Nigeria’s fiscal position is deteriorating resulting in higher debt and shrinking investments in human capital and infrastructures, the World Bank Group has said in a new report on Wednesday. The total public debt stock of Africa’s largest economy stood at N35.5 trillion as of June 30, data from the Debt Management Office indicated.
Federation revenues will be significantly lower in 2022 than in 2020, mainly due to lower net oil and gas revenues, the World Bank said. It also said that federal government revenues will be hard hit particularly in 2021 and especially in 2022, adding that transfers to the states are projected to decline in 2022.
According to the report, 35 out of 36 states are likely to see transfers from the Federation fall (in nominal terms) from 2021 to 2022, with the average decline projected to be about 11 percent. In the case of many states, this will mean that transfers from the federation will not be enough to cover even salaries, and certainly not recurrent costs, which are growing in nominal terms.
Responding to the World Bank’s statement, Jimi Ogbobine, head of Consulting at Agusto Consulting, a pan-African credit rating agency said the impact is that time is running out on Nigeria to take some decisive fiscal decisions. “We have missed out on various windows of opportunities to review our fiscal position particularly on knotty issues like the fuel subsidy,” Ogbobine said.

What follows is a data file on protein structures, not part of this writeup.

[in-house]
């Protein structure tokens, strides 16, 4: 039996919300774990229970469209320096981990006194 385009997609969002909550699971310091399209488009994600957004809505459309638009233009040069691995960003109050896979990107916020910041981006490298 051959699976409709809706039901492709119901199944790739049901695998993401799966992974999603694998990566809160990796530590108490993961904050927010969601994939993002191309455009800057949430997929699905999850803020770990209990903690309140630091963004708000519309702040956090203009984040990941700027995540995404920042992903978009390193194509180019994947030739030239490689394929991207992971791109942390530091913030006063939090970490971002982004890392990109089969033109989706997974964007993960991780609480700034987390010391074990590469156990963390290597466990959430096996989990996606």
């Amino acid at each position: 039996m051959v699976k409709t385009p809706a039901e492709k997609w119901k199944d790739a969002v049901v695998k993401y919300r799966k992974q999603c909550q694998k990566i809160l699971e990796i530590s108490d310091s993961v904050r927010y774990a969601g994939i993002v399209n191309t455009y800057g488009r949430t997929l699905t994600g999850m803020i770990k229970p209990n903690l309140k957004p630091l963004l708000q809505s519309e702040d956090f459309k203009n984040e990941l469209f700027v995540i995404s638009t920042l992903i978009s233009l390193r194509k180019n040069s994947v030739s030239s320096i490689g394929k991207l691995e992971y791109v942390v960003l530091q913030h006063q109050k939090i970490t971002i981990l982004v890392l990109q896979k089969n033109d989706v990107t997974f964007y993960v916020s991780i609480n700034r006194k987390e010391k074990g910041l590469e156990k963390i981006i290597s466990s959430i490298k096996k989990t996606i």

He said the most recent window opened in the second quarter of 2020 when crude oil prices dropped to historic lows. However, with the unsustainability of the subsidy payments currently estimated at over a trillion annually, Nigeria has been pushed once again to dire fiscal straits. On the issue of subsidy, the report said Nigeria is the only country in the world that subsidizes only PMS, the cost of which is massive and unsustainable; as a result, Nigeria is sacrificing critical investments in physical and human capital.
“Most of the PMS subsidy benefits richer Nigerians, and fuel smugglers. The poorest 40 percent consume less than 3 percent of the total PMS consumption in Nigeria. By creating a large price differential between Nigeria and its neighbours, the PMS subsidy is incentivizing smuggling,” the World Bank said.
“Higher oil prices won’t get us there…only policy reforms can boost growth to the levels Nigeria needs. What this means over the next 3 years, business unusual,” the report said, adding that a business unusual scenario would prevent 6 million additional Nigerians from falling into poverty during 2022-2024. According to the World Bank, the priority for the next 3-6 months include reducing inflation, addressing fiscal pressures, catalysing private investment to boost job creation and protecting the poor and vulnerable.
Also, there is a need to enhance the flexibility and predictability of exchange rate management, fully reopen land borders to trade, remove FX restrictions on imports of staple foods and medicines, signal the CBN’s commitment to price stability as the primary goal, and reduce CBN overdrafts for deficit financing to their legal limit, among others.